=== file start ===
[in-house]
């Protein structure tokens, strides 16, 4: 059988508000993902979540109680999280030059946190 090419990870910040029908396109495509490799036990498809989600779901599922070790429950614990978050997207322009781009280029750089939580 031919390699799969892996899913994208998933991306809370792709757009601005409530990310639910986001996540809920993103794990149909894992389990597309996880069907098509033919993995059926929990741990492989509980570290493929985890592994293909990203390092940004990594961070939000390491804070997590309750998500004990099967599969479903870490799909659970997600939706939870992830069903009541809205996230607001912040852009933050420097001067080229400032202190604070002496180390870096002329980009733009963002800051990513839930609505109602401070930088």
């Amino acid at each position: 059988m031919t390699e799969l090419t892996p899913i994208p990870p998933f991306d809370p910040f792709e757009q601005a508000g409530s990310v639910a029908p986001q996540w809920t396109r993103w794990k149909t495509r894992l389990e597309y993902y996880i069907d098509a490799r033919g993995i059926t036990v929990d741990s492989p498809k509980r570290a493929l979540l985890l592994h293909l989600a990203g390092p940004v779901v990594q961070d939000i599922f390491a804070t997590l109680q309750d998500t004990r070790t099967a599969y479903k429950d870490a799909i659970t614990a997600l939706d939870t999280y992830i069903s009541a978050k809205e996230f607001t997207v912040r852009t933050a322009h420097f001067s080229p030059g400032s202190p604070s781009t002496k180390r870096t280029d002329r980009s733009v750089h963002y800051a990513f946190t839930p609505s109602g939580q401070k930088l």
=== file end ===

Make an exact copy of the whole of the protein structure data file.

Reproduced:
[in-house]
């Protein structure tokens, strides 16, 4: 059988508000993902979540109680999280030059946190 090419990870910040029908396109495509490799036990498809989600779901599922070790429950614990978050997207322009781009280029750089939580 031919390699799969892996899913994208998933991306809370792709757009601005409530990310639910986001996540809920993103794990149909894992389990597309996880069907098509033919993995059926929990741990492989509980570290493929985890592994293909990203390092940004990594961070939000390491804070997590309750998500004990099967599969479903870490799909659970997600939706939870992830069903009541809205996230607001912040852009933050420097001067080229400032202190604070002496180390870096002329980009733009963002800051990513839930609505109602401070930088």
């Amino acid at each position: 059988m031919t390699e799969l090419t892996p899913i994208p990870p998933f991306d809370p910040f792709e757009q601005a508000g409530s990310v639910a029908p986001q996540w809920t396109r993103w794990k149909t495509r894992l389990e597309y993902y996880i069907d098509a490799r033919g993995i059926t036990v929990d741990s492989p498809k509980r570290a493929l979540l985890l592994h293909l989600a990203g390092p940004v779901v990594q961070d939000i599922f390491a804070t997590l109680q309750d998500t004990r070790t099967a599969y479903k429950d870490a799909i659970t614990a997600l939706d939870t999280y992830i069903s009541a978050k809205e996230f607001t997207v912040r852009t933050a322009h420097f001067s080229p030059g400032s202190p604070s781009t002496k180390r870096t280029d002329r980009s733009v750089h963002y800051a990513f946190t839930p609505s109602g939580q401070k930088l």